Israeli Defense Minister Ehud Barak, seen here before the weekly cabinet meeting in Jerusalem, on January 8
Any decision by Israel on whether to attack Iran in a bid to halt its nuclear programme remains "very far away," Defence Minister Ehud Barak (pictured) told army radio on Wednesday. Asked to explain what he meant by "far away," Barak said he did not want to make "forecasts." © Menahem Kahana - AFP/Pool/File
Israeli Defense Minister Ehud Barak, seen here before the weekly cabinet meeting in Jerusalem, on January 8
AFP
Last updated: January 18, 2012

Israeli Defence Minister: Decision on Iran attack far away

Any decision by Israel about a pre-emptive strike on Iran's nuclear facilities remains "very far away," Defence Minister Ehud Barak said on Wednesday as tension rose between Iran and the West.

"We don't have a decision to go forward with these things. We don't have a decision or a date for taking such a decision. This whole thing is very far away," Barak told army radio.

Washington has been spearheading a campaign for much tougher sanctions against the Iranian economy in a bid to rein in a nuclear drive that Israel and many Western governments believe is aimed at developing atomic weapons.

But Israel does not believe Iran has yet taken the decision to begin producing a nuclear warhead, Barak said.

"The Iranians have not ended the oversight exercised by the International Atomic Energy Agency," he said.

"They haven't done that because they know it would constitute proof of the military nature of their nuclear programme and that would provoke stronger international sanctions or other types of action against their country."

Israel, which has the Middle East's sole if undeclared nuclear arsenal, has said an Iranian nuclear weapons capability would pose an intolerable threat to the Jewish state, and has not ruled out military action to prevent it from becoming a reality.

But Russian Foreign Minister Sergei Lavrov warned any strike on Iran would be a "catastrophe" which would have the "severest consequences."

"As for the chances of this catastrophe happening, you would have to ask those constantly mentioning it as an option that remains on the table," Lavrov said.

Reports have suggested a divide between Israel and Washington on the question of military action against Iran, with the United States reportedly pressuring the Jewish state to hold back.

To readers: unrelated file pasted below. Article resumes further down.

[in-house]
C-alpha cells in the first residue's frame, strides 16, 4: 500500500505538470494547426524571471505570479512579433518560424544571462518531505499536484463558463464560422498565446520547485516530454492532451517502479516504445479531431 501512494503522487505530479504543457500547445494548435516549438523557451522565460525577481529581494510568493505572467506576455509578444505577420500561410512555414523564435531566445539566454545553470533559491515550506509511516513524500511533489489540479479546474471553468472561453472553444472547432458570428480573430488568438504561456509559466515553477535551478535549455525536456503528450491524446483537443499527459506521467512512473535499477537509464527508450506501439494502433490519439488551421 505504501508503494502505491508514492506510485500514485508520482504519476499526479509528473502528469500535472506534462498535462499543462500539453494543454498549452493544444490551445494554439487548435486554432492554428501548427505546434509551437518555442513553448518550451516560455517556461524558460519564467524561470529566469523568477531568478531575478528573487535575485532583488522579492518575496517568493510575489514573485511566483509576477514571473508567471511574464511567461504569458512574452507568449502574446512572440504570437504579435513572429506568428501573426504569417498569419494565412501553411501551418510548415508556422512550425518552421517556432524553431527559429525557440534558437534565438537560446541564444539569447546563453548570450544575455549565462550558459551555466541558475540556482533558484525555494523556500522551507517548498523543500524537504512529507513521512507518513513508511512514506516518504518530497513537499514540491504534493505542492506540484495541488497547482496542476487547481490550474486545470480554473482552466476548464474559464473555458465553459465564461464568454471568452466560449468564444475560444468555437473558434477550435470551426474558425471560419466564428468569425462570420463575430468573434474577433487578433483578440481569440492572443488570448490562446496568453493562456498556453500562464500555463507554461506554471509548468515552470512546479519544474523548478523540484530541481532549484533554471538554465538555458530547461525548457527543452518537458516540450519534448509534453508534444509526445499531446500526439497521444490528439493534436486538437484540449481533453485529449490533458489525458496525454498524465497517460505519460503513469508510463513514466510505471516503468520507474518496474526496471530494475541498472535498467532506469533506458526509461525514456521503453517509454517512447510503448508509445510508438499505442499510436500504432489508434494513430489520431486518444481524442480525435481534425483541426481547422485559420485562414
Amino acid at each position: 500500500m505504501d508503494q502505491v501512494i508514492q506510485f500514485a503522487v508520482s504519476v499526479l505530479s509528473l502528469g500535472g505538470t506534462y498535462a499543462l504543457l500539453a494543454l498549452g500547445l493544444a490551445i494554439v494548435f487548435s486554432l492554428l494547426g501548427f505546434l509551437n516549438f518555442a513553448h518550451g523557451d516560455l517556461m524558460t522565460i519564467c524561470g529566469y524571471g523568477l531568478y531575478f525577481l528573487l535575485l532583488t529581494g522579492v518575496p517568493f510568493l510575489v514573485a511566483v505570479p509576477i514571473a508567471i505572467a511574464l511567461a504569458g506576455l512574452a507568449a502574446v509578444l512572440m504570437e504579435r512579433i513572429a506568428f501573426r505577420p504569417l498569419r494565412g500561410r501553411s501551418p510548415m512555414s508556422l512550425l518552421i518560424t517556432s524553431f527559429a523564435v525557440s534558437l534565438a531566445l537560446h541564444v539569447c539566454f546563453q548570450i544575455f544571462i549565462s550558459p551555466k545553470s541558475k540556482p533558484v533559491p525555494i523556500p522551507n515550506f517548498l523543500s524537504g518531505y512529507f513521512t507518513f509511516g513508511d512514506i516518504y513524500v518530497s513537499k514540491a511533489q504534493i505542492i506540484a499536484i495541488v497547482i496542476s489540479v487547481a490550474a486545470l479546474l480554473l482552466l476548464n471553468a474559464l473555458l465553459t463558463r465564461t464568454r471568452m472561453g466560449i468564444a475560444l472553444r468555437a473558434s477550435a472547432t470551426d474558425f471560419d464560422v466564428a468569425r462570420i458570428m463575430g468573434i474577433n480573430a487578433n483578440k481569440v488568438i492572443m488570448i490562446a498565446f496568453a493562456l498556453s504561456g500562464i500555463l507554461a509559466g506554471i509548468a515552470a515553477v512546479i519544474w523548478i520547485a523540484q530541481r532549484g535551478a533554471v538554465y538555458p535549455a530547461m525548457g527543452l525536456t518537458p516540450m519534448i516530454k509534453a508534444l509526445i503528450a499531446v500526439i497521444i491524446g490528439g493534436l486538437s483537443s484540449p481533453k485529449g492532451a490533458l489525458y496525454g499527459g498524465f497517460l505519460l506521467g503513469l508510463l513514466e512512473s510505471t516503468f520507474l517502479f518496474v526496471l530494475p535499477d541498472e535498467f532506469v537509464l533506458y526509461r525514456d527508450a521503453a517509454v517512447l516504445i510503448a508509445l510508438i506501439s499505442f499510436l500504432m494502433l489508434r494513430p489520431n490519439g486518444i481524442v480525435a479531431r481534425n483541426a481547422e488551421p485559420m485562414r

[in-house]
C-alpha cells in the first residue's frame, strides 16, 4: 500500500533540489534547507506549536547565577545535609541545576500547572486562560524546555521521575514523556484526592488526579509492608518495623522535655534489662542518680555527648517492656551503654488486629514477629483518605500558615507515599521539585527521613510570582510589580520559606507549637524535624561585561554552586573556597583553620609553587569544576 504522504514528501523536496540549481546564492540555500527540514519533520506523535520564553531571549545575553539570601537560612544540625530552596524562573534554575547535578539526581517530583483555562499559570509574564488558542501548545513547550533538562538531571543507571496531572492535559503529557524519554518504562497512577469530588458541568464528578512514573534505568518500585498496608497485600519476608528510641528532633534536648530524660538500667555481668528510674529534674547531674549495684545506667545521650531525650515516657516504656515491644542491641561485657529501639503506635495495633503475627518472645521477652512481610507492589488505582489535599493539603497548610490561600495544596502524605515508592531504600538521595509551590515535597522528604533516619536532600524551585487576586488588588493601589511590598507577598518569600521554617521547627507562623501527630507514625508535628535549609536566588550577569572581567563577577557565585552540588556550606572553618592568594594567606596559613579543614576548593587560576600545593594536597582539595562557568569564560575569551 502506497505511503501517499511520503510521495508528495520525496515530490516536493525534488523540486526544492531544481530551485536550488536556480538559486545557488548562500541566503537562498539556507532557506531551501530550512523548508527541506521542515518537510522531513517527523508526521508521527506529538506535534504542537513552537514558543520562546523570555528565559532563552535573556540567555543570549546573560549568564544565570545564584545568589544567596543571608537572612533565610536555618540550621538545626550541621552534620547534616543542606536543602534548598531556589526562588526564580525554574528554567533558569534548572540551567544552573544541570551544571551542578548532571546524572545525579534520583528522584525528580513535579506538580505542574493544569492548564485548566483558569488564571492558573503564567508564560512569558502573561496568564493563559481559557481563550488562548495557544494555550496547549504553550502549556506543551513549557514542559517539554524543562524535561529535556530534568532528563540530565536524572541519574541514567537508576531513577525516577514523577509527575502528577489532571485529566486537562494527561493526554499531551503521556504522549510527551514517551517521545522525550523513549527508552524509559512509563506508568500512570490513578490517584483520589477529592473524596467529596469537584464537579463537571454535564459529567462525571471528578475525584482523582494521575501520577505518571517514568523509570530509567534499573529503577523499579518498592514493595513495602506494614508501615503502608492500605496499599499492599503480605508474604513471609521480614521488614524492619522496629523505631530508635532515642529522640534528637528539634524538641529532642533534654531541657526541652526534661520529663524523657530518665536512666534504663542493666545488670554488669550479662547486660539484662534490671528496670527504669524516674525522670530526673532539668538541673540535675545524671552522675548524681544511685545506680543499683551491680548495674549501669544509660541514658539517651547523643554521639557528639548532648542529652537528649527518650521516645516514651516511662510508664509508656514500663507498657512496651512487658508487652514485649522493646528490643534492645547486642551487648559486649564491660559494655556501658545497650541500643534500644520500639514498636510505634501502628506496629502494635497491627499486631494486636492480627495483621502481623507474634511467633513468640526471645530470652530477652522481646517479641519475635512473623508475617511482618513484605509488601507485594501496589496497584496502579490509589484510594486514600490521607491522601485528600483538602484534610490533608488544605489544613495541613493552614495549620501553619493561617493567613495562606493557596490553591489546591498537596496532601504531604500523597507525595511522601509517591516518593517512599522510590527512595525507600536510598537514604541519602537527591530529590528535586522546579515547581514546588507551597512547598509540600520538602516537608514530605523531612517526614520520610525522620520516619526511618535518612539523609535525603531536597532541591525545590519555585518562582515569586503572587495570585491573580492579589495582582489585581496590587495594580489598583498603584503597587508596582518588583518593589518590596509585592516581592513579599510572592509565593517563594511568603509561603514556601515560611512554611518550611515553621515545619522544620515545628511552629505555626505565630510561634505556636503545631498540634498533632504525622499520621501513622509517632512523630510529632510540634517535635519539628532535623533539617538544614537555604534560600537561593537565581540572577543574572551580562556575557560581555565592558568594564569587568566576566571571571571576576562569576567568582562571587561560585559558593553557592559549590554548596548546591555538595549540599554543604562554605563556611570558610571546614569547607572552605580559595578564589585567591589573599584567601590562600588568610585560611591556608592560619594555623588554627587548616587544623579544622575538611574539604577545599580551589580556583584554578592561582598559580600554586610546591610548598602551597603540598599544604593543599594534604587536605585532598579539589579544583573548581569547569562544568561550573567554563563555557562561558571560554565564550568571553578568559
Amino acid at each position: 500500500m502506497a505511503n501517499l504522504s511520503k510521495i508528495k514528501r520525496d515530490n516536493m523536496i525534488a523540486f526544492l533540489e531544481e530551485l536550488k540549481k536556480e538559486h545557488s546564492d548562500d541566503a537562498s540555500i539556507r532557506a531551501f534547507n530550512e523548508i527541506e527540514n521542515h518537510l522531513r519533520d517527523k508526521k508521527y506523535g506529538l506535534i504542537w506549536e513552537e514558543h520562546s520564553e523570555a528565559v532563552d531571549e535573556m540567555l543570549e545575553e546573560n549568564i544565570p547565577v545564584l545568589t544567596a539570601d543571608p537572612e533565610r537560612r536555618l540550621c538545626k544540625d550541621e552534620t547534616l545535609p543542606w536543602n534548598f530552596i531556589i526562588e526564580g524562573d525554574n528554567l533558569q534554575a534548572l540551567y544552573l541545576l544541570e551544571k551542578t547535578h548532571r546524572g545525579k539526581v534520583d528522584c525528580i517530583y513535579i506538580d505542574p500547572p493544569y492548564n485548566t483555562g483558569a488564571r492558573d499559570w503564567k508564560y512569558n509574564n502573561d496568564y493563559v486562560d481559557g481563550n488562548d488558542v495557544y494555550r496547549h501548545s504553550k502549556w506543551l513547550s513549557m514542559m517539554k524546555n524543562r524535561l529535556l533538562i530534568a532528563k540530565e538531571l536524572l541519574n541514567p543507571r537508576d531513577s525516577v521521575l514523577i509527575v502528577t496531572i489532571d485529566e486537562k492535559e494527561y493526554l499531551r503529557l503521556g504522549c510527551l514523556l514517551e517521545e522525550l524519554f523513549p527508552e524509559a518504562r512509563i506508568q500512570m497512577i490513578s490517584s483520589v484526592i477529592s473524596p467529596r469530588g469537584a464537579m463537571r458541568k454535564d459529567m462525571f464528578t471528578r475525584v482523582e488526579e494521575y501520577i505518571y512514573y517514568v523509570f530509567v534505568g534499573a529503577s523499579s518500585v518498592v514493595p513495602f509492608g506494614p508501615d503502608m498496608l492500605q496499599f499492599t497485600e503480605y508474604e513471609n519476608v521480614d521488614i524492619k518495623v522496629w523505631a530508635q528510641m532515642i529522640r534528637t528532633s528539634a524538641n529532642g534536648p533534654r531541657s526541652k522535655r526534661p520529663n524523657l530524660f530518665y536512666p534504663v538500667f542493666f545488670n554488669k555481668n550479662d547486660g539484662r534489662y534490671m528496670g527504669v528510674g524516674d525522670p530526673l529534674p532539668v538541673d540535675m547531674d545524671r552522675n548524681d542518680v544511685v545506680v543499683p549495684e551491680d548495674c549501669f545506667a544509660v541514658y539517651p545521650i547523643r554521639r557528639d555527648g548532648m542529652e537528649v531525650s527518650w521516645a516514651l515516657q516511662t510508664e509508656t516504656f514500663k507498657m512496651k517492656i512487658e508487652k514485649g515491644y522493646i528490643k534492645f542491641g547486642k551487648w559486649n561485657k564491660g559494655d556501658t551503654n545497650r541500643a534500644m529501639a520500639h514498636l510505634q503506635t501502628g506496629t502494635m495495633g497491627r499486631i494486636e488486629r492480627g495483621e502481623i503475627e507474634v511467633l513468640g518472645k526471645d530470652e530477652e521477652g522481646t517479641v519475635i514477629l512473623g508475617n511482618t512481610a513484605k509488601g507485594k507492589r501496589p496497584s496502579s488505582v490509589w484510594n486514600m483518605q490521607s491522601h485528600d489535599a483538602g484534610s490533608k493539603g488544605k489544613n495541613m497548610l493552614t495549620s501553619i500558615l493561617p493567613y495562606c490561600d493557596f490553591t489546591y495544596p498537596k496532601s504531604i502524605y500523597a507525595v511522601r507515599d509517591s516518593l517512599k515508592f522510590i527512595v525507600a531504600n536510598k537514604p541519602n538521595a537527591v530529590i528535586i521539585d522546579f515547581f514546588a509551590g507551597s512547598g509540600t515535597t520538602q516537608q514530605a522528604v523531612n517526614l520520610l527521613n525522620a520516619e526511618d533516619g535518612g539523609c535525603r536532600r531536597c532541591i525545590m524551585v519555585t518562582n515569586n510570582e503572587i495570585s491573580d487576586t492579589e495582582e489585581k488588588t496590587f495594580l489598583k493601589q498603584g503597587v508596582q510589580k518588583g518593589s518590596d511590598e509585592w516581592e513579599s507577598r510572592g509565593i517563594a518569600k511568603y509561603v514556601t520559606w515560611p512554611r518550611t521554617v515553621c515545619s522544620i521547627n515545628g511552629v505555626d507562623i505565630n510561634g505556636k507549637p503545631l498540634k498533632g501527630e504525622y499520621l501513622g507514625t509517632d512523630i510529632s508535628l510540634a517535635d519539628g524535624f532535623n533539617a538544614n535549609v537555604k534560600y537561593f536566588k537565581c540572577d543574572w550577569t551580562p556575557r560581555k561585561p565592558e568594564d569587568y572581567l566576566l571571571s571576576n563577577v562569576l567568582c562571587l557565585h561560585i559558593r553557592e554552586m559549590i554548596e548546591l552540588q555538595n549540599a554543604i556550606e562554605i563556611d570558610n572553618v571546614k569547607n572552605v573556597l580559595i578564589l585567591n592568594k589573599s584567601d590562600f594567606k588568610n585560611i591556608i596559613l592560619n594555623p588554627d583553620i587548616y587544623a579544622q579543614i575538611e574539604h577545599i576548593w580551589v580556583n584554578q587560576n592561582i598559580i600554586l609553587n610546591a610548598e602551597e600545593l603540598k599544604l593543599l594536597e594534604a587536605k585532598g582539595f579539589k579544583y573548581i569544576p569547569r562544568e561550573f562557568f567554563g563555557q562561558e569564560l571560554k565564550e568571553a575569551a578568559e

But Barak, speaking on the eve of a visit by top US military chief Martin Dempsey, denied Israel was facing US pressure.

"The chairman of the joint chiefs of staff is not coming with a view to putting pressure of the state of Israel," he said.

"The United States knows that Israel takes American considerations into account, but the Israeli government... (is) responsible for the security of the state of Israel and we cannot set aside this responsibility for anyone, including our American friends."

On Sunday, Israel announced that a major joint exercise with US troops which was due to take place in the spring was being delayed until later in the year.

Israeli officials blamed the postponement on fears it could further ramp up tensions in the region.

Washington has pushed for tough sanctions on Iran, targeting its oil exports and financial institutions, but Israeli Prime Minister Benjamin Netanyahu said this week that the current regime of sanctions was not enough.

Barak said he was happy to see tougher measures being considered, but agreed the current punitive measures would not be enough to compel "the extremist regime in power in Iran to renounce its nuclear activities."

Washington has a longstanding ban on Iranian oil imports and last year barred any firms working with Iran's central bank, which clears its oil receipts, from working with the US financial sector.

And the European Union is mulling phasing in an oil embargo that could go into full force by July.

Iran says its nuclear programme is for peaceful purposes only and has threatened to close the Strait of Hormuz, the strategic waterway for much of the Middle East's oil, if the West presses ahead with sanctions on crude exports.

Meanwhile, Saudi's former intelligence chief warned the kingdom would use "all available options" to defend itself against Iranian "threats."

"Any threat to our interests or security will force us to use all available options to defend our interests, and national and regional security," Prince Turki al-Faisal told a security conference late on Tuesday.

"Iran must not fuel this conflict and must not threaten us," he said.

And Iran's Foreign Minister Ali Akbar Salehi said a new round of talks with the major world powers over his country's nuclear programme were likely to take place in Istanbul -- where the previous negotiations collapsed exactly a year ago.

He was speaking in Ankara where he is to hold talks with Turkey's leaders likely to which were expected to focus on the nuclear issue, officials said.

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